Proceedings of the Newport Natural History Society Volume 3

Proceedings of the Newport Natural History Society Volume 3

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This historic book may have numerous typos and missing text. Purchasers can usually download a free scanned copy of the original book (without typos) from the publisher. Not indexed. Not illustrated. 1885 edition. Excerpt: ... most remarkable intelligence and skill, and furnished with wonderful organs for the performance of wonderful work. The spider then is my theme. Making no pretensions to scientific knowledge and with no attempt at classification, I shall endeavor to present a few of the general characteristics of the spider, with special reference to the chief peculiarity wherein it may be regarded as a living machine, Lecture delivered before the Society February 3d, 1885. both for the spinning of silk, and for the weaving of the same into the most wonderful fabrics; sometimes as cocoons for its eggs and young, sometimes as a lining for its nests, sometimes as a network for the capture of prey. The spider is classed with the articulates, between insects proper and the crustaceans. The body is divided by a single articulation into chest and abdomen, the head being continuous with the chest. There are four pairs of legs, and if one is lost by accident it is reproduced at the time of moulting. There are spines and hairs covering the legs, and the feet have a most delicate sense of touch in handling the web. There are usually eight eyes, sometimes six, differently arranged in different species. Some of the web builders seem not to see, simply distinguishing between darkness and light, while the hunting and field spiders have a very sharp sight, and will look a man straight in the eye. From the root of the jaws extend the falces, or sickle-shaped forceps, powerfully made for holding prey, and with the joints or hooks turned inward. At the base of these in some species is a poison sac, and a slit in the outer covering near the end of the fang lets out a drop of liquid poison. There is a great difference in different species in respect to venom. The field more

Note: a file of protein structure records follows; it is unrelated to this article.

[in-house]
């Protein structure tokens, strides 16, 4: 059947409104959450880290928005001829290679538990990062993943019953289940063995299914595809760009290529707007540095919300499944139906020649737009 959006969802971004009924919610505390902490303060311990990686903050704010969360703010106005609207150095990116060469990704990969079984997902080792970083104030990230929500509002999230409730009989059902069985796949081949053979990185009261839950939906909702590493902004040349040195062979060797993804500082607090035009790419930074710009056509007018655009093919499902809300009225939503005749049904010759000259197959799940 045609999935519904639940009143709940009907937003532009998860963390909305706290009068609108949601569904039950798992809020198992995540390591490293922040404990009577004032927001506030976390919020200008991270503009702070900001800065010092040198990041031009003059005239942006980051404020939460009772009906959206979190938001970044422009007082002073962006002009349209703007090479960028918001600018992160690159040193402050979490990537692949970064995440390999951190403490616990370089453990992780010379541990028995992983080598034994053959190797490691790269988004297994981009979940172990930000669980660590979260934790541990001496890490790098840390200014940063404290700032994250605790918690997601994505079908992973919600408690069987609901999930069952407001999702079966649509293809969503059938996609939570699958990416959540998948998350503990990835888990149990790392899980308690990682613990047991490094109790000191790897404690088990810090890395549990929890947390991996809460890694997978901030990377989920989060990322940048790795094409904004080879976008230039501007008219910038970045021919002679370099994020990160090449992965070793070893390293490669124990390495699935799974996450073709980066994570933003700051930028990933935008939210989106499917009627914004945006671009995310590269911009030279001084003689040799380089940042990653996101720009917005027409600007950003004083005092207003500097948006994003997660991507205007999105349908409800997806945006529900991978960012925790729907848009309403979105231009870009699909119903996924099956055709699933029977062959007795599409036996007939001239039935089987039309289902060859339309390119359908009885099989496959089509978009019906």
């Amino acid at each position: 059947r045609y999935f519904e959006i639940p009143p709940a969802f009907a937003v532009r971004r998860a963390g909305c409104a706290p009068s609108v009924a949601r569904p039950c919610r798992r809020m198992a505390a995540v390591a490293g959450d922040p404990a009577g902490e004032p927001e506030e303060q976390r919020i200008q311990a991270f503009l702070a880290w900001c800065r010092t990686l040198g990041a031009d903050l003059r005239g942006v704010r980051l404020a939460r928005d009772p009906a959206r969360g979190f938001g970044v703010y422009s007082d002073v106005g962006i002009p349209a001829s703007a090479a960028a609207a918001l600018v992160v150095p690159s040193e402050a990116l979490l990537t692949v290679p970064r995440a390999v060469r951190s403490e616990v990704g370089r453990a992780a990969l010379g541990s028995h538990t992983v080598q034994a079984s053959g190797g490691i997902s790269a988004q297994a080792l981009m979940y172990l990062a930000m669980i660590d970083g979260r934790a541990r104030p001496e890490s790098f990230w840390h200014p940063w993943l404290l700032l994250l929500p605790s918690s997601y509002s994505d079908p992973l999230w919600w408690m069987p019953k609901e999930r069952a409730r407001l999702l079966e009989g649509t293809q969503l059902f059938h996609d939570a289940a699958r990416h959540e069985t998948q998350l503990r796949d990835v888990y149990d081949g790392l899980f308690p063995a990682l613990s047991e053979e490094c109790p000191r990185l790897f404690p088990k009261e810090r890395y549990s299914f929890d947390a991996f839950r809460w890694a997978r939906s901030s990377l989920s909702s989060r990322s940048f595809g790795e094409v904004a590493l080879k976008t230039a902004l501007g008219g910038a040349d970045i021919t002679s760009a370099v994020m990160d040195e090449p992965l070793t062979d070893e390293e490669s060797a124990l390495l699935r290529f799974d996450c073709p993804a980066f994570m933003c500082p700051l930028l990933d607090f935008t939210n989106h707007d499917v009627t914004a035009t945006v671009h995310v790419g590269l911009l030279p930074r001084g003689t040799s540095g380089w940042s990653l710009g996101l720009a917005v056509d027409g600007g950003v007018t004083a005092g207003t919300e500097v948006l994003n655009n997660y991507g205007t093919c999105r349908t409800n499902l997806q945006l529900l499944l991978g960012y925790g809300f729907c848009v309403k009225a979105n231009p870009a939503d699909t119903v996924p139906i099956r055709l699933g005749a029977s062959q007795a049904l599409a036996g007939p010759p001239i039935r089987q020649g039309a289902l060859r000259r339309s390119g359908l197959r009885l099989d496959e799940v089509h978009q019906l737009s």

Product details

  • Paperback | 38 pages
  • 189 x 246 x 2mm | 86g
  • United States
  • English
  • black & white illustrations
  • 1236896440
  • 9781236896445